Everything You Need To Know About Whisper Networks

Everything You Need To Know About Whisper Networks

In the wake of the recent sexual harassment allegations that have plagued every professional industry, from finance to academia to Hollywood, the importance of whisper networks for female victims have also made it into the spotlight. But what exactly is a whisper network, and do they actually help women, or end up doing more harm than good?

What is a whisper network?

A way for women to privately warn one another away from serial assaulters, whisper networks are informal alliances among tight-knit groups of women, often in the same industry. In the past, the term carried a more literal meaning. It was oral documentation; information passed in private conversations between women; discussions that could never be traced.

While these whisper networks were once closely-kept secrets, in the wake of the #MeToo movement many have been made public. The women of UK politics created a WhatsApp group highlighting the male politicians who had harassed or abused them; Karen Keslky, a former university professor, created a similar spreadsheet chronicling the extent of sexual harassment in academia; women from investment banking firm Bear Stearns had a ‘Glass Ceiling Club’ in the 90s, and would meet to swap stories on who were the lecherous suits to avoid.

And now, as with everything, whisper networks have been reborn online. In the days following the Harvey Weinstein scandal, an anonymous Google spreadsheet began circulating among news outlets. Entitled ‘Shitty Media Men’, inside was a list of more than 70 names of alleged sexual harassers in the New York media and publishing world, with a chain of information documenting their crimes. It ranged from unwanted touching to violent sexual assault.

The spreadsheet was only live for a few hours, but that was enough time for it to go viral. The accusations caused such a furore that publications hunted down its creator – NYC-based Journalist Moira Donegan – and threatened to expose her identity. Faced with no other options, she chose to come forward herself.

What are the benefits?

Whisper networks provide women with a way to look out for each other; to warn one another about potentially dangerous men. They also help to dismantle the culture of silence around sexual harassment, abuse and assault by encouraging women to speak out in a safe and supportive environment.

The anonymity of whisper networks also protects their users from retaliation – as Donegan said of the women’s accusations: “No one could be fired, harassed or publicly smeared for telling her story when that story was not attached to her name.”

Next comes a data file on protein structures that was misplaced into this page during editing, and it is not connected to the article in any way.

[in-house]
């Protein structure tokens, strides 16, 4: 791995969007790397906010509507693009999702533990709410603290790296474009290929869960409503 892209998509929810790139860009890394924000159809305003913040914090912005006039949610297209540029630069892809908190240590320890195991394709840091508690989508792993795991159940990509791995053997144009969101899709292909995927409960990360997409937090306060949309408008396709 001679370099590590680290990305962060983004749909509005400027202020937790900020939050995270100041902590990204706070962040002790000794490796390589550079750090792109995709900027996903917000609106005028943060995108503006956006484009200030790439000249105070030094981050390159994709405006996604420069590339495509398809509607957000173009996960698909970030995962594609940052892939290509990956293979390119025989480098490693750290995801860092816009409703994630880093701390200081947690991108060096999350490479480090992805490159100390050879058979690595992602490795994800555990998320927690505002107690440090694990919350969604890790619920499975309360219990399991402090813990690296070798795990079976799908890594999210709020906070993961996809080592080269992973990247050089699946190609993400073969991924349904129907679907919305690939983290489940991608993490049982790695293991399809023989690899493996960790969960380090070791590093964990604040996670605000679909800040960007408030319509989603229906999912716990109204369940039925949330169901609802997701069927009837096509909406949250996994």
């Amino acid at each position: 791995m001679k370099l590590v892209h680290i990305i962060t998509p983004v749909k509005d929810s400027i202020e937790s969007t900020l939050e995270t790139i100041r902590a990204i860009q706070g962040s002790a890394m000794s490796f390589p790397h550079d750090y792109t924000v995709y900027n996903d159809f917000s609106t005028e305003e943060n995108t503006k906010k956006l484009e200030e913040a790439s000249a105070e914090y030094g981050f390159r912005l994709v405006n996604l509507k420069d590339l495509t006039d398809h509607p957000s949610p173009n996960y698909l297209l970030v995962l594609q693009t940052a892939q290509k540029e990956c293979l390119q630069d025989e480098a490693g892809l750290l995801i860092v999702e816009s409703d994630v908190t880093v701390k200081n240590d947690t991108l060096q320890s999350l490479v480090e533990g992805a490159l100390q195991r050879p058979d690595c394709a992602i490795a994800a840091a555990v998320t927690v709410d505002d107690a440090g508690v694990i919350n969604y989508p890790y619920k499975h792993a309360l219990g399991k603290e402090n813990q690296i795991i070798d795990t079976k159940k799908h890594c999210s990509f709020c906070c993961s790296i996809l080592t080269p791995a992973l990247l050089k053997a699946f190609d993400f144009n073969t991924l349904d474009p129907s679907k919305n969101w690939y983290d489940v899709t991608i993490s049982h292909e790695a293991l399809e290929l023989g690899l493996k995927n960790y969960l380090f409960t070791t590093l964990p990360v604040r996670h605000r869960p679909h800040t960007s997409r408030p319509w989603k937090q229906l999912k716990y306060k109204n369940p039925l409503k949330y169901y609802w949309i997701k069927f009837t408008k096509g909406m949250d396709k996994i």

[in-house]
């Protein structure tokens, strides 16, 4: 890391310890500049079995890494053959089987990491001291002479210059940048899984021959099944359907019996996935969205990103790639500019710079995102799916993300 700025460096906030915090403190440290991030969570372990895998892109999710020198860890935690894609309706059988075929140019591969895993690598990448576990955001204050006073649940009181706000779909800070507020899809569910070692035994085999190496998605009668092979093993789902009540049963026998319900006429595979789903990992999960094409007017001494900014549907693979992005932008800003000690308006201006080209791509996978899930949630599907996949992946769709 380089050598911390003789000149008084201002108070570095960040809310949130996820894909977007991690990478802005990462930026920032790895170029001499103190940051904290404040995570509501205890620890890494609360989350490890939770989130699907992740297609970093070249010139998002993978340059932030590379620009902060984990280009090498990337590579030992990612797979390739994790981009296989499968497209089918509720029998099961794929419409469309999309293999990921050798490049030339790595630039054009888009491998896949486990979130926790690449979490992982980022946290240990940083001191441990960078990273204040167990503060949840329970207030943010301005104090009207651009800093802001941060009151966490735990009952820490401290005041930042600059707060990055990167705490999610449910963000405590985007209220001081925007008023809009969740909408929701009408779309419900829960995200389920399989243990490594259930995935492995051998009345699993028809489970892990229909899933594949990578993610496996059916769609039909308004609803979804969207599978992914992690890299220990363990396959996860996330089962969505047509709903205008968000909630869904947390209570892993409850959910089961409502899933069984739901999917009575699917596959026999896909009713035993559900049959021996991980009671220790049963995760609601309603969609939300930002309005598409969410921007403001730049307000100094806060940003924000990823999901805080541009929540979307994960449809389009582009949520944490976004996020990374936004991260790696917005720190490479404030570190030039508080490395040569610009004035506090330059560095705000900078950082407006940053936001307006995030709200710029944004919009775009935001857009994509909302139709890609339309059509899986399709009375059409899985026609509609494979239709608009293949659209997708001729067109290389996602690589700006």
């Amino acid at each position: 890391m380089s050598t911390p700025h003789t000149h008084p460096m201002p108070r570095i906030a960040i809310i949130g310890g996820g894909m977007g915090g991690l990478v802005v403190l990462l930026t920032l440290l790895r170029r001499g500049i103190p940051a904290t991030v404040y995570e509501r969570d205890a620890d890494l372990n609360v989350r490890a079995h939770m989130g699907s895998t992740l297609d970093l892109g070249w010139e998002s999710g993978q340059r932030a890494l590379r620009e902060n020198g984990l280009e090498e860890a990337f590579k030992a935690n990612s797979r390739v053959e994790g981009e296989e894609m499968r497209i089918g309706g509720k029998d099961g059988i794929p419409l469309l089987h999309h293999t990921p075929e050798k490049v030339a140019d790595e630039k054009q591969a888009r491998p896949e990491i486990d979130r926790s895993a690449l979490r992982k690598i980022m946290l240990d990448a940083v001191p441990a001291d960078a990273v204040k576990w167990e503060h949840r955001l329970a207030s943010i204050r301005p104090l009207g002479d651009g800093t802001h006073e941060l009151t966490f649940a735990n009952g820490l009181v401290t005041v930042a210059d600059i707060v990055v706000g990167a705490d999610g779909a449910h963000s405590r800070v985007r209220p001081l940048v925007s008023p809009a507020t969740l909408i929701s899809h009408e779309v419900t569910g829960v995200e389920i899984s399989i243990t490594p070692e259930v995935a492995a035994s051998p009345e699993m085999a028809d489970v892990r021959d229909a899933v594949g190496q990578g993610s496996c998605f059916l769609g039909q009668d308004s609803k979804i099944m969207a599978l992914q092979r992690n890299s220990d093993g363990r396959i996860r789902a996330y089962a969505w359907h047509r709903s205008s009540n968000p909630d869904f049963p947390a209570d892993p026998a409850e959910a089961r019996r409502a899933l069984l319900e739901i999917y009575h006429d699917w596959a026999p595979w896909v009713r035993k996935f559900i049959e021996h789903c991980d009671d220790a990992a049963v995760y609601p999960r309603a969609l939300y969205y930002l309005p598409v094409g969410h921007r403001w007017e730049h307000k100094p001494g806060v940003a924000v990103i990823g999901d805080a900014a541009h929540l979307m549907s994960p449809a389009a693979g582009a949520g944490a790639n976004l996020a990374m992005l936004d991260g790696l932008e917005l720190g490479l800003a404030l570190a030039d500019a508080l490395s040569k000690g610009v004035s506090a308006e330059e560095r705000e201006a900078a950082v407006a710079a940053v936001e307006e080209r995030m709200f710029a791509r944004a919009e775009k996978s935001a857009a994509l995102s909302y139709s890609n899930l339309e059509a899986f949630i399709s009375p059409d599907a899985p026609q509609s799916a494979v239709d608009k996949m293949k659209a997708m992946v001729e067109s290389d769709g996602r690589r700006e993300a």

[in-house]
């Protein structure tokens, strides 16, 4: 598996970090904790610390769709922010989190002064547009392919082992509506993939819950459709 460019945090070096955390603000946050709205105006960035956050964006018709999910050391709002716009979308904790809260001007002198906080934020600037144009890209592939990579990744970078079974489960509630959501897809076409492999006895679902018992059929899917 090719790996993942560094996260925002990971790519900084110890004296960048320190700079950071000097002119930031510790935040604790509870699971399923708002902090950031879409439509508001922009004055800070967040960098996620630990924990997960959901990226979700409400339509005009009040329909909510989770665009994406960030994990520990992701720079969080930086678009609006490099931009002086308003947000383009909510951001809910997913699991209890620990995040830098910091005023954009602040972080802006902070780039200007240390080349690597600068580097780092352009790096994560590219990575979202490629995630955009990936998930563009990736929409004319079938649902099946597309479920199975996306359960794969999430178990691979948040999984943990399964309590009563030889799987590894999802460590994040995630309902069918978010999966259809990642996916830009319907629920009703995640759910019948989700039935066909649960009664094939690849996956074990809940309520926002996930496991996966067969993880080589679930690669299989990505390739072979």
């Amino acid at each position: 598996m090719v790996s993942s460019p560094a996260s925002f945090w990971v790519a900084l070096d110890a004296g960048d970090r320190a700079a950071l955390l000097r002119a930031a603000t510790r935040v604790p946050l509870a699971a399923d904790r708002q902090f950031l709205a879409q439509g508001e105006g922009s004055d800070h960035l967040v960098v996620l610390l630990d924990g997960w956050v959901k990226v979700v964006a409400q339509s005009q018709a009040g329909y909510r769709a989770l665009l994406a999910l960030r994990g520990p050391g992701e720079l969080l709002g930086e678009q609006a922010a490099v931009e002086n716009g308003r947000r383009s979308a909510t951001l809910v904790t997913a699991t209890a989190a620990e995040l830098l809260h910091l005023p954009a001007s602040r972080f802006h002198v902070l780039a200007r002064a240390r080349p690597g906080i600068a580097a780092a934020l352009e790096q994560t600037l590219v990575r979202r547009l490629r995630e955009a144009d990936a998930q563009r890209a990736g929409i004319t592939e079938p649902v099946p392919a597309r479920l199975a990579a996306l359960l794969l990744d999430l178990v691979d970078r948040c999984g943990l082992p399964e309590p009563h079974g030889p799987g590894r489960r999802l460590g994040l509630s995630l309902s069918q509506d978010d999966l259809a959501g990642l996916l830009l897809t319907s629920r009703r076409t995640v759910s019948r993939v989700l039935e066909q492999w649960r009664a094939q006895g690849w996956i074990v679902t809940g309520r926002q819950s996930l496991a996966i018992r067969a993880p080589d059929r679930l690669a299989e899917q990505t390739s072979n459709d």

As a result of certain whisper networks being made public, including Shitty Media Men, many abusers have been investigated and publicly fired from their high-profile positions.

And the downsides?

Whisper networks, as important as they may be, once again put the onus on women to work around abusers. And, as such, often don’t stop repeat offenders from perpetrating again – these groups can be elitist or insular, and there will always be vulnerable women who aren’t a part of them; despite rumours swirling around Weinstein for years, the constant influx of fresh talent into Hollywood kept him supplied with new victims.

Because whisper networks have so far been informal, there’s not yet an adequate system in place for collating the information provided by women and no straight route to justice. When Shitty Media Men was made public, many pointed out Donegan’s list was flawed: as it was never meant to be made public, she hadn’t taken into account that it could be used as evidence in an investigation one day – there were no time stamps, no encryption, the victims were nameless.

As with Donegan’s case, digital whisper networks in particular have the potential to put women at risk – conversations leave a trace, users’ names could be made public. The journalist now admits to being “terrified” for her safety. Many have also prophesised these online networks will spark a rise in false allegations but, in reality, these are rare. What’s far more common is women with credible allegations being disbelieved.

What’s the solution?

Such is the power of the whisper network, apps are now being created to make the process easier for women. Public health expert Jess Ladd launched Callisto, a platform that allows victims to safely report abuse, in 2016 and it is currently used by 149,000 students on 12 different campuses across the US, including Stanford – a reaction, in part, to the women scrawling information about predatory co-eds on the walls of campus toilets in a bid to protect each other.

The app builds on the criticisms made of the Media Men list – it stores the information in a way that protects victims but provides what Ladd calls “higher quality evidence.” Students create an account using their university email address and write down their account of the harassment or assault, and the records are encrypted and kept secure. From there, it’s up to the victims as to whether they want to file a formal complaint with the school, or select the ‘matching’ option, which indicates when more than one person has identified the same perpetrator. A report is then only sent to the university if there’s a ‘match’.

But as brilliant as the Callisto app is, and as helpful as whisper networks may be, their presence is proof that the systems currently implemented by schools, workplaces, the courts, and the government aren’t working. Until these institutions put a system in place that protects women, women will find a way to protect themselves.

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